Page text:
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Mark Madden: Kris Letang is playing like a Norris finalist, other Penguins notes |

Mark Madden: Kris Letang is playing like a Norris finalist, other Penguins notes

The Penguins’ Kris Letang (58) celebrates with teammates Jack Johnson (73) and Carl Hagelin after scoring during the first period against the Canadiens on Saturday, Oct. 13, 2018 in Montreal.

As the climate turns from warm to cold, analysis turns from lengthy to brief in this collection of refreshing Penguins notes. Bet you can’t read just one!

• With all due respect to Evgeni Malkin’s 12 points in six games, the Penguins’ best player to date is defenseman Kris Letang, who played last season carting around residue from neck surgery in April 2017. But Letang is now fully fit, confident, energized and making the right decision just about every time. He’s got the perfect play-safe partner in Brian Dumoulin. Letang’s power-play efficiency is up. His numbers — four goals and four assists in six games — match his performance. Letang was a finalist for the Norris Trophy (NHL’s best defenseman) in 2013. He might be yet again.

• Patric Hornqvist needs to be Sidney Crosby’s right wing whether Crosby wants that or not. Hornqvist doesn’t have the speed or neutral-zone touch Crosby prefers. But Hornqvist supports Crosby down low and forces him to play below the hash marks more often.

“Underneath the hash marks, [Crosby] might be the best player that’s ever played,” said coach Mike Sullivan.

That’s true. Hornqvist makes Crosby play there more often. Otherwise, Crosby attacks too often off the rush, and he’s not getting much done: no goals in six games.

• But Crosby always contributes. In Thursday’s 3-0 win at Toronto, Crosby smothered NHL scoring leader Auston Matthews when the two were matched up. Crosby’s control of Matthews was such that Maple Leafs coach Mike Babcock avoided the match-up after the first period. The Penguins outshot Toronto 7-0 when Crosby and Matthews were on the ice. Maybe Crosby finishes his career as a checking center, like Bryan Trottier did.

• Will Sullivan put Crosby against Connor McDavid when the Penguins visit Edmonton on Tuesday? Seems logical. Remind the young whippersnappers who’s boss one after the other.

• It was great to see Matt Murray make 38 saves in that shutout of Toronto, his first game in 12 days because of injury. Every goalie is an easy target for criticism — Murray even more so because he replaced fan favorite Marc-Andre Fleury. But Murray’s brick-wall showing at Toronto reminded everyone — and himself — of what Murray has so often been, and will be. He’s got two Stanley Cup rings, and his best days are ahead of him. Besides being a bit brittle, any weakness is mostly imagined.

• Is Derick Brassard a center or a wing? He exclusively played center during his previous 11 NHL seasons. But if he plays center for the Penguins, he’s on the third line and plays 1-2 less minutes per game than his career average. If he plays wing, he skates with Crosby and gets more ice and more chance to get points. Brassard is in a contract year. That complicates. He’s not done much at either position so far. That also complicates.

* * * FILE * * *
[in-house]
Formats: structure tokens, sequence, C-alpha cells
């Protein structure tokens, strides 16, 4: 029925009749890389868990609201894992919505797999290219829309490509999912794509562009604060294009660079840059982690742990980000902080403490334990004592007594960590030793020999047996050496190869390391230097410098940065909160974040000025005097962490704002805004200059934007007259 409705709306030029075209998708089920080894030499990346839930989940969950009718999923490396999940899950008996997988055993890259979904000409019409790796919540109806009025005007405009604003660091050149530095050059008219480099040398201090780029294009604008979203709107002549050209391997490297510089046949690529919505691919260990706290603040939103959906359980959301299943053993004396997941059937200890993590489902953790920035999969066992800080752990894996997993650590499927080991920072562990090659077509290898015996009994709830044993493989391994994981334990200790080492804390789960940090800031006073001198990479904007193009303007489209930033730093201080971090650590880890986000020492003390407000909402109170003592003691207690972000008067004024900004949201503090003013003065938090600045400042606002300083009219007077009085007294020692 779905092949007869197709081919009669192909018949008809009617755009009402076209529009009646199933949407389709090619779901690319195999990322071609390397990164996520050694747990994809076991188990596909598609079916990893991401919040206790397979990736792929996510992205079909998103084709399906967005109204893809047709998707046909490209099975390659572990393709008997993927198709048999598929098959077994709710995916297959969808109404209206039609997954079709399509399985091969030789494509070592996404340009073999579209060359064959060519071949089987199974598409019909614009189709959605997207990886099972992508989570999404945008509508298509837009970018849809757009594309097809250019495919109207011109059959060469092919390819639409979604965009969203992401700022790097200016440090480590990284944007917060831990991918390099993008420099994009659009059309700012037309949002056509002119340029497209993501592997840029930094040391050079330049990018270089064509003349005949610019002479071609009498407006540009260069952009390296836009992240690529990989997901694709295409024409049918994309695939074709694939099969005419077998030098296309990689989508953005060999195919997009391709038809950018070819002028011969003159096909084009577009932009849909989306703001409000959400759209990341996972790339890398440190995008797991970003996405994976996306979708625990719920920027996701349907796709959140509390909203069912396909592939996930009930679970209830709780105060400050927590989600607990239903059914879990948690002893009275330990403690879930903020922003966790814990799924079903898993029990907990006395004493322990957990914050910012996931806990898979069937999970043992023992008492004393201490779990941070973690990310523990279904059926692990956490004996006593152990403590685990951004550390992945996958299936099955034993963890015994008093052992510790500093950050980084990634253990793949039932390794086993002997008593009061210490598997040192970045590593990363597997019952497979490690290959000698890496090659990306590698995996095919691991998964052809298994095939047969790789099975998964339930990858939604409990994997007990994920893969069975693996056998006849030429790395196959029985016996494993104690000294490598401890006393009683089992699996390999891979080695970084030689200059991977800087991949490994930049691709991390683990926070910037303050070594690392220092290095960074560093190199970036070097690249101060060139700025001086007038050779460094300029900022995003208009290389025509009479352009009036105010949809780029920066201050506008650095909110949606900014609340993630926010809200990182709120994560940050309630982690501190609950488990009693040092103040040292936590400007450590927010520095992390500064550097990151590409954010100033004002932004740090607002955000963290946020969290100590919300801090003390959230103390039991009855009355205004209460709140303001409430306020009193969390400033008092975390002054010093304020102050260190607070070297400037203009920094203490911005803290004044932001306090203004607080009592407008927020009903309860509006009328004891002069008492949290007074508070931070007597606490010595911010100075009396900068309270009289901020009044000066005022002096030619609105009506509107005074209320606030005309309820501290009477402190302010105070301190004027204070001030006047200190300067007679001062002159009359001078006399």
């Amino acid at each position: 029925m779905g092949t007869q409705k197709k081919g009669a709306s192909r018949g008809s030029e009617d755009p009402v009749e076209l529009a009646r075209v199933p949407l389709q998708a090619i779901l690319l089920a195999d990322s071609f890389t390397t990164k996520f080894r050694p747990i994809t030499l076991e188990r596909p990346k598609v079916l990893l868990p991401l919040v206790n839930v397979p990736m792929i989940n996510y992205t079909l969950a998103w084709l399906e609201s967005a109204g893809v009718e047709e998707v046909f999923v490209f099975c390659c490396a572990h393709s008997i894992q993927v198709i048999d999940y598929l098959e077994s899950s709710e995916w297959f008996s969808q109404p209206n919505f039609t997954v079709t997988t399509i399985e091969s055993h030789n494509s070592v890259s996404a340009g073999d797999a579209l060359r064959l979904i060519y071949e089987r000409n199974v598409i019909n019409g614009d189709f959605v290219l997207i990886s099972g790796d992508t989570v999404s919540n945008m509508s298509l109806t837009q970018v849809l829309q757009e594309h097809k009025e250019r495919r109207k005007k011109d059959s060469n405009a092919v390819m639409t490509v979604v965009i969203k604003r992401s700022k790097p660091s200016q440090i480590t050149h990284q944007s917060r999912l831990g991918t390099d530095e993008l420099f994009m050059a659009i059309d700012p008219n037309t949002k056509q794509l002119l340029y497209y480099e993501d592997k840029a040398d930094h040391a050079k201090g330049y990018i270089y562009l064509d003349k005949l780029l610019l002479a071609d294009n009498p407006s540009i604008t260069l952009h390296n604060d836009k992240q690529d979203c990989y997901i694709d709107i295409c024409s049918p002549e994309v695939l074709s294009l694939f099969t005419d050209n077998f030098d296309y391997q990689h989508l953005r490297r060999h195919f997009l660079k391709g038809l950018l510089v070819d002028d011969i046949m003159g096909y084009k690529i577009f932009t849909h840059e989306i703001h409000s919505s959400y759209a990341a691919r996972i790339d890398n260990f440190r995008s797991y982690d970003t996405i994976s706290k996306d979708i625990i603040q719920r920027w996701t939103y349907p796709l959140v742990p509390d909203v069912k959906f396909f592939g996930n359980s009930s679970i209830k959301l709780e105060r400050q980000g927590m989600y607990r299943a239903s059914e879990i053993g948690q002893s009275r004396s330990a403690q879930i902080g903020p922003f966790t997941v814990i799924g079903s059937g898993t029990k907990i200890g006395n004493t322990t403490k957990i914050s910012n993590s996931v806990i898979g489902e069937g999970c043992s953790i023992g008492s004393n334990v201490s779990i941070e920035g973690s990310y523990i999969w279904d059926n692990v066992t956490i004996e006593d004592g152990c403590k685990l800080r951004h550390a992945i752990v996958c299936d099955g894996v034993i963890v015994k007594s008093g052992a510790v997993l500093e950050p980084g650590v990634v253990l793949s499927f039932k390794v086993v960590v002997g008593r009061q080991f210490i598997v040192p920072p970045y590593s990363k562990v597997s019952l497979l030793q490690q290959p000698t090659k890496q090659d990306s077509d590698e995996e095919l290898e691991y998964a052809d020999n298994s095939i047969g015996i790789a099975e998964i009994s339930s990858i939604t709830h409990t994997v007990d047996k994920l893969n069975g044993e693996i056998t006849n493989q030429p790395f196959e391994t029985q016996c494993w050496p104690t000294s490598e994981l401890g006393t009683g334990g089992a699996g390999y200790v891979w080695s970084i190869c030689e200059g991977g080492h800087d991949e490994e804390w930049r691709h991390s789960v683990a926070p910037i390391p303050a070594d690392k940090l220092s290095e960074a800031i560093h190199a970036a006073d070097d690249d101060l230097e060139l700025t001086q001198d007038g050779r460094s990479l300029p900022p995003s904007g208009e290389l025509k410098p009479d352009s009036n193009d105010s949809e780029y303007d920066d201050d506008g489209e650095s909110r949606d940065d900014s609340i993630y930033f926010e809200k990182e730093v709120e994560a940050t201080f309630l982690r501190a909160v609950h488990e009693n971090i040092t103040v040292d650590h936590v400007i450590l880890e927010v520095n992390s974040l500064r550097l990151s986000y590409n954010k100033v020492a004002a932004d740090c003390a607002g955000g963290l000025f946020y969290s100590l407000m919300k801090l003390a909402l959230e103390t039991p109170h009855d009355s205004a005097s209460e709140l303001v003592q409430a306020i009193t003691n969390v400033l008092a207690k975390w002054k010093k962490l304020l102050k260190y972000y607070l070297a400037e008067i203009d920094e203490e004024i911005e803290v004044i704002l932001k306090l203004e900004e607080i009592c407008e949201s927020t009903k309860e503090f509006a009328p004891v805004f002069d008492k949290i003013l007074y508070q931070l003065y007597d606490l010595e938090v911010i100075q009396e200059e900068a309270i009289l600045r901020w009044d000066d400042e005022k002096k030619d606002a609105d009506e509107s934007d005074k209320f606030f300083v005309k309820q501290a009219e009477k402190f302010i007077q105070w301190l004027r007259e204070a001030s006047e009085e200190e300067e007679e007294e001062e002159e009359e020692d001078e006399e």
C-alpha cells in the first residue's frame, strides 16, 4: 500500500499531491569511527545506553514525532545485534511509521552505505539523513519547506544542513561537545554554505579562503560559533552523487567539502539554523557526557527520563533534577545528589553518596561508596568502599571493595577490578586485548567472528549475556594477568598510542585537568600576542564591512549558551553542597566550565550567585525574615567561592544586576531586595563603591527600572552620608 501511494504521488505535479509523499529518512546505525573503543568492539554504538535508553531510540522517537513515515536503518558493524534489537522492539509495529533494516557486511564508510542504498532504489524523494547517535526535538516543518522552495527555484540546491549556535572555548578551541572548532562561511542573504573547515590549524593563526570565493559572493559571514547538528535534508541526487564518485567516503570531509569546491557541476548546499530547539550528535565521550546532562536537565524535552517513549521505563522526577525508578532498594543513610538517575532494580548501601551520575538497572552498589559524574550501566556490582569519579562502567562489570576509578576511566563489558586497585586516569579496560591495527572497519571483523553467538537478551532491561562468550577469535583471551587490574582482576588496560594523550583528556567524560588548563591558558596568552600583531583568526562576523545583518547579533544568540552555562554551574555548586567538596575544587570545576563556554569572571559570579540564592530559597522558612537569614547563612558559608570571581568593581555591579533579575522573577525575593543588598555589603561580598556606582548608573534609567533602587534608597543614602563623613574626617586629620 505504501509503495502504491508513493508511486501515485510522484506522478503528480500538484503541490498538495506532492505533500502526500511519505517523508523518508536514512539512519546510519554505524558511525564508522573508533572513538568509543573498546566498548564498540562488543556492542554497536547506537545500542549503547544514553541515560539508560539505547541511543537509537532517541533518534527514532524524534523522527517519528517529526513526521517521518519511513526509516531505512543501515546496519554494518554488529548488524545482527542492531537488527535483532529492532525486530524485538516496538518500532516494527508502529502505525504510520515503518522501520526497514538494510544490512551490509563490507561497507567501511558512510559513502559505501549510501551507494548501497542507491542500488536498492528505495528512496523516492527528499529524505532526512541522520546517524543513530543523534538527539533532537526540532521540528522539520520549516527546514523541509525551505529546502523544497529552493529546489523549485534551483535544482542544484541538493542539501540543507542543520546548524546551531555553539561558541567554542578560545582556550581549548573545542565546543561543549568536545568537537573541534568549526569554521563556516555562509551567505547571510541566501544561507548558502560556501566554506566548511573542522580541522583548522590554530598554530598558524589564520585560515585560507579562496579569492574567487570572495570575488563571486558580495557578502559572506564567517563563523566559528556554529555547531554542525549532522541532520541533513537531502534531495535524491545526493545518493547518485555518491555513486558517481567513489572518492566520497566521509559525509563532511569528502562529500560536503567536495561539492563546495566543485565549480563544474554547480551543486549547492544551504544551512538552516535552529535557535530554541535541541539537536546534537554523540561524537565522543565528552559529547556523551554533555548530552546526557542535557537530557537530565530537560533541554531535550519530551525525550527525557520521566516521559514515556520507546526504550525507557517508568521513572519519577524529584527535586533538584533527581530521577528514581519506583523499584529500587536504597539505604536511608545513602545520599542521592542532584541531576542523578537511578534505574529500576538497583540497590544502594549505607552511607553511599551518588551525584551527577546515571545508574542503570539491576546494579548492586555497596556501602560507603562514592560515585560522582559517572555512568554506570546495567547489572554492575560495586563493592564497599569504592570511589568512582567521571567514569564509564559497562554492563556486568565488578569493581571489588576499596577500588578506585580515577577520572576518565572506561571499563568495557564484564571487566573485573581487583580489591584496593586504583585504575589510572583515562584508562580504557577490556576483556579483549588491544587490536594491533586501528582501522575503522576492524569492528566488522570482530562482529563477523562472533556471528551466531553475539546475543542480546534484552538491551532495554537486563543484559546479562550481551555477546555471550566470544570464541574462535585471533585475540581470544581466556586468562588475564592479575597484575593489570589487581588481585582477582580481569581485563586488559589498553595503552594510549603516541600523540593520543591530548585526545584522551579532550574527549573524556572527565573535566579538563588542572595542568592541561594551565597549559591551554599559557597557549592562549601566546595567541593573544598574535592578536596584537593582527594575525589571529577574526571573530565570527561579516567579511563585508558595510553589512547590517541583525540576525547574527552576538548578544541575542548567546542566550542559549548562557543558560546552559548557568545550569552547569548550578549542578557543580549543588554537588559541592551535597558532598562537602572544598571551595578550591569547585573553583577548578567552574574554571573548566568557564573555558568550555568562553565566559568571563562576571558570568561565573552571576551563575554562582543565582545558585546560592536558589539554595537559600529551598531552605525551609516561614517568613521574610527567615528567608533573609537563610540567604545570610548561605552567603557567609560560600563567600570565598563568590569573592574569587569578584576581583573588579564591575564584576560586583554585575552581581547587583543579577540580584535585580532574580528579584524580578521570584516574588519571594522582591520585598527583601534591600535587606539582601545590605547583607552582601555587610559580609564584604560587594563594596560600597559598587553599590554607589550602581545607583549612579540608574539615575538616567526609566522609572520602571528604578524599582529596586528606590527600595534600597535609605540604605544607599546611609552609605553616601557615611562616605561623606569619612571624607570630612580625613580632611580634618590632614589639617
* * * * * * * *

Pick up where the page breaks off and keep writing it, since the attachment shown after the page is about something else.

• Brassard was brought to Pittsburgh to strengthen the Penguins’ dominance at center, hockey’s most important position besides goal. But the coaches might think Riley Sheahan is better. That’s the same Riley Sheahan who went 79 games without a goal while playing for Detroit. Sheahan is better than that, but he’s not better than Brassard.

• Matt Cullen turns 42 on Nov. 2. If he plays 82 games, that will minimize him for the playoffs. Cullen should play 55-60 games. Use Derek Grant soon. If Grant sits around without playing much longer, his game will erode. You’re not replacing Crosby with Grant. You’re resting a fourth-liner who is the NHL’s oldest active player. Give Dad a rest.

• Chad Ruhwedel should also play soon. He’s on the team in case a right-handed defenseman got hurt. One did. Justin Schultz broke his leg. Lefty defensemen Jack Johnson, Jamie Oleksiak and Juuso Riikola have tried the right side, but don’t look comfortable. Use Ruhwedel instead of Oleksiak or Riikola. Ruhwedel would provide better puck movement.

• The Penguins have lost three times to teams not expected to make the playoffs. Their three victories have come against both of last year’s Stanley Cup finalists and the NHL’s hottest team. Rarely has a team so decisively played up or down to the competition.

Mark Madden hosts a radio show 3-6 p.m. weekdays on WXDX-FM (105.9).

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